Johannesburg - Economic growth and jobs – or the lack thereof – dominated the last edition of the Wits Great Election Debate.
Thursday night’s event was billed as the last countdown and featured Economic Development Minister Ibrahim Patel and DA MP and finance spokesman Tim Harris.
Both men came to the Wits Great Hall armed with statistical information about job creation, which they frequently used to outwit each other.
Harris accused the ANC-led government of stalling economic growth and job creation in the face of grinding poverty. He said the DA-controlled Western Cape was the only province that had generated job creation, with 70 percent of the jobs created nationally coming from that province.
“We recognise the role that the ANC has played and that South Africa is a much better place to live today than it was in 1994. The truth is that, under President Jacob Zuma, South Africa is moving backwards. Millions of people are sitting at home because they don’t have jobs,” said Harris.
He reiterated the DA’s promise of creating 6 million jobs through economic growth-friendly policies, including tackling corruption and encouraging small businesses.
Patel countered this by accusing the DA of selective use of information from StatsSA to score cheap political points.
“The DA only focused on a one-year example of 2013. We have to look at the full record. In the last four years, in fact, Gauteng created more than 400 000 new jobs… In the Western Cape, only 22 percent of jobs went to black Africans, and in Gauteng more than 100 000 jobs went to black Africans,” Patel said.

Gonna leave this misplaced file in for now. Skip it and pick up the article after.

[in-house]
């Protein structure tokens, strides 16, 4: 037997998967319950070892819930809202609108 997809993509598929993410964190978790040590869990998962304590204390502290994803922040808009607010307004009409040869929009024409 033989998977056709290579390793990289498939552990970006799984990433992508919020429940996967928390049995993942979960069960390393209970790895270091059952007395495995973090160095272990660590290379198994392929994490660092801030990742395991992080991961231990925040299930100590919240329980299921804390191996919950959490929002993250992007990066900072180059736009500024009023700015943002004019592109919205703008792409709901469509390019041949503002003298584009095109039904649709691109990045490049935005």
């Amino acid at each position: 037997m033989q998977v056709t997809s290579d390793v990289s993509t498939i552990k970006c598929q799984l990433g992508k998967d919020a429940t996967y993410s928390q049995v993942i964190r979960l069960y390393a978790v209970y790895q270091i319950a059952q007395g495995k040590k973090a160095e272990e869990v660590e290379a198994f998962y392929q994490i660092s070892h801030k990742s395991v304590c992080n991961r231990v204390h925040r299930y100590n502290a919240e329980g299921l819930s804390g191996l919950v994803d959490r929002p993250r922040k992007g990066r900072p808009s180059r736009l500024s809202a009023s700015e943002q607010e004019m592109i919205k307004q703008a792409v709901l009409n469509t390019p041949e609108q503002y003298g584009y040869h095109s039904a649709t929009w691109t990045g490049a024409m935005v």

“President Jacob Zuma says 5 million jobs will be created by 2020. Today, 1.5 million net jobs have been created.”
He also accused the Western Cape government of practising an exclusive employment approach that favoured white South Africans and marginalised their black counterparts.
Patel went as far as saying the DA had inherited a Western Cape boasting “high employment opportunities”.
A member from the floor asked Patel why the ANC failed to distinguish between public and private funds as it allegedly continued to use public money to fund its election campaign. He seemed to duck this question.
“The ANC is very clear. We must respect the separation between the state and the party and should not use the public funds to fund the party,” said Patel, as debate host Jeremy Maggs insisted he answer the question directly.
This seemed to give Harris some ammunition.
“The ANC clearly doesn’t distinguish this. We have seen the billboards appearing under the (ANC) party and that is part of the ANC corruption. They are afraid of the DA because the DA is growing.”